Turkish Riot, Humor & Business Development

Turkish Riot, Humor & Business Development

Turkish Riot is an online video game in which the goal is to send as many tweets as possible before the police beat you up. It was created last summer, presumably as a lark, to mock the role of police violence in the Gezi political protests in Turkey. I’m not usually a fan of video games, but as someone living in the middle of Istanbul at the time, I thought it was hysterically funny. I’ve never made it past 17 tweets. Maybe you will do better. You can try it here:

Tear gas, water cannons, rubber bullets and political intimidation take their toll on everyone, but the Gezi protesters did an amazing job of using humor to stay energized and motivated.

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He Who Talks First Loses

He Who Talks First Loses

Some people make a point of being quirky and memorable at networking events. What do you do? “I guide people through the jungle.” What do you do? “I peel onions.”  This approach certainly has its merits. People are more interested in what you have to say if you are fun and entertaining. Plus, using analogies to explain abstract concepts may help them to understand what you do better. Yet, even the most brilliant elevator pitches fall on deaf ears 99% of the time. Why? If you make your pitch too broad, the other person will probably already know several people with the same specialty. On the other hand, if you make it very specific, most people will think they have no need for your expertise.  The best advice I have ever heard about networking came from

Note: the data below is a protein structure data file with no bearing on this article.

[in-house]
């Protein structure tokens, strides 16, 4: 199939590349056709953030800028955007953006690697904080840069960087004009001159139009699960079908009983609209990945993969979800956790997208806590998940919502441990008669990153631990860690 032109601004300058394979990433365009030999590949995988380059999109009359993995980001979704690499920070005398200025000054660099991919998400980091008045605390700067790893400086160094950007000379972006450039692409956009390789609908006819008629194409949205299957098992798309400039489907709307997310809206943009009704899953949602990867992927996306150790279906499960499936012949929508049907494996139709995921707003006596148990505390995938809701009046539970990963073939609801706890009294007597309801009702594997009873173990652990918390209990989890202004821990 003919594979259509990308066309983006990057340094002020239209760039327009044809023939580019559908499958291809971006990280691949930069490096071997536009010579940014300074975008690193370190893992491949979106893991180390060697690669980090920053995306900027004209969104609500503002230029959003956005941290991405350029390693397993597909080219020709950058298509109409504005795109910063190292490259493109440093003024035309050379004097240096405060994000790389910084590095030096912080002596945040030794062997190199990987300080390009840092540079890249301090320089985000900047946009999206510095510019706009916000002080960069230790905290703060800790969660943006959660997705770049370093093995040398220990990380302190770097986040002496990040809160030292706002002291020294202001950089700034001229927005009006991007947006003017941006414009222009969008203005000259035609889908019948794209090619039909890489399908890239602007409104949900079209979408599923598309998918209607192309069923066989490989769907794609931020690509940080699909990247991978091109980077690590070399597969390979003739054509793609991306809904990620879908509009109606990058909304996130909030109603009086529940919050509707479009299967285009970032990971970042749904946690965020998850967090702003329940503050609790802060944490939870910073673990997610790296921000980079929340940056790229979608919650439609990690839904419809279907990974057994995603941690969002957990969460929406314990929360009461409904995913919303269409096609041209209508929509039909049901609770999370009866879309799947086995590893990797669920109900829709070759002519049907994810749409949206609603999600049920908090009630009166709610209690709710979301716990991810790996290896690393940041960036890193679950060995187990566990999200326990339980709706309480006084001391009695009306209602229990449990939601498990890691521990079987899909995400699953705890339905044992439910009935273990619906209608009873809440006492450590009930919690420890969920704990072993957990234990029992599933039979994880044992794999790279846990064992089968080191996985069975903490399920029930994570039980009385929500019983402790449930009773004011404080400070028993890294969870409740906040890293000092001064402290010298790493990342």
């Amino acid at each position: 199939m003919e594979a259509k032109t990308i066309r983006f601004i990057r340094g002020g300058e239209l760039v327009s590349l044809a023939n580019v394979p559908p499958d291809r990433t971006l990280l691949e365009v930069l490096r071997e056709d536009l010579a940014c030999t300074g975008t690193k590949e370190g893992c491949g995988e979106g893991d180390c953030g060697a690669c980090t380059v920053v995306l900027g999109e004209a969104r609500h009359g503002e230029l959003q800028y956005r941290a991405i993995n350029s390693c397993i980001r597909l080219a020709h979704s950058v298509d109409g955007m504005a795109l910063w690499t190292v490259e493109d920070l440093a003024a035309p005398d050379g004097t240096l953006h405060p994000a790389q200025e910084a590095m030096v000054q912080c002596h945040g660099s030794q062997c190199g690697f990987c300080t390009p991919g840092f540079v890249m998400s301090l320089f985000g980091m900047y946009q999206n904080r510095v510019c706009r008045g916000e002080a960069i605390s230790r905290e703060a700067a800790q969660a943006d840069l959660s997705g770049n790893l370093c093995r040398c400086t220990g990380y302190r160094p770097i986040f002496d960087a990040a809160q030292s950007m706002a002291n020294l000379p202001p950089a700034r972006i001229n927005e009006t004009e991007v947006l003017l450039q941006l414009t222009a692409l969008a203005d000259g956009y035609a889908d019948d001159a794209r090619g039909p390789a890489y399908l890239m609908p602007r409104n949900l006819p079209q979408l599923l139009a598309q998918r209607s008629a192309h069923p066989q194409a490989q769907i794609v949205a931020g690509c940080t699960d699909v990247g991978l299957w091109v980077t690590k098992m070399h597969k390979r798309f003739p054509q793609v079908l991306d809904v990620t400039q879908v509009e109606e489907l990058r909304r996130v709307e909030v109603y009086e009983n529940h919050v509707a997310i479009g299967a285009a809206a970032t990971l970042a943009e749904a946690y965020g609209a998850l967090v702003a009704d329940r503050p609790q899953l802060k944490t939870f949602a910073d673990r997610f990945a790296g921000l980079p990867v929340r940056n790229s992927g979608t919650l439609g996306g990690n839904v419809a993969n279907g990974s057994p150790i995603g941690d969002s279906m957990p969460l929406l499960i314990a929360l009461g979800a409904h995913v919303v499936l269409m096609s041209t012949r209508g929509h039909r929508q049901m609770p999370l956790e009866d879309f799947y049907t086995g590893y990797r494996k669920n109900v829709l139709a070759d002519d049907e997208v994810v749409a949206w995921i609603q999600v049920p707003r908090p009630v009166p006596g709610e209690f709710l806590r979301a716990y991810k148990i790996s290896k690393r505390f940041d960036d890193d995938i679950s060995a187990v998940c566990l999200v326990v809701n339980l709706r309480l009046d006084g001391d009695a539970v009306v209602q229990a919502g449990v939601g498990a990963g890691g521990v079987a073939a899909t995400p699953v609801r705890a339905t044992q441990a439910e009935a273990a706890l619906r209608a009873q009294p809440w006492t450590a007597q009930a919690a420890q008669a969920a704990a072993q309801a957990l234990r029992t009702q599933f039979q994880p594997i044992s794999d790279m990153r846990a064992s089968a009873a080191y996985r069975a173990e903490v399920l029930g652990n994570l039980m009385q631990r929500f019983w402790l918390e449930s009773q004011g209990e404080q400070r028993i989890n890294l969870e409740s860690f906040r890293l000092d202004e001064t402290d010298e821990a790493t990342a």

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Give Me a Rock! How NOT to Manage People

Give Me a Rock! How NOT to Manage People

You may have heard of the “give me a rock” form of management.  The boss says, “Give me a rock.” The employee finds a rock and presents it to the boss.  The boss responds, “No, this isn’t what I wanted.  Get me a bigger rock.”  And it continues. “No, a rounder rock.”  “No, a light colored rock.”   Obviously, this is less efficient than, “Get me a round, light grey rock about the size of a bowling ball.”  The point here is that we are often busy, tired and not focused adequately on the task that we are delegating.  Then we become annoyed when someone fails to perform a task in line with our expectations.  No one said humans are logical. So, here are ten simple steps for efficient and effective delegation.

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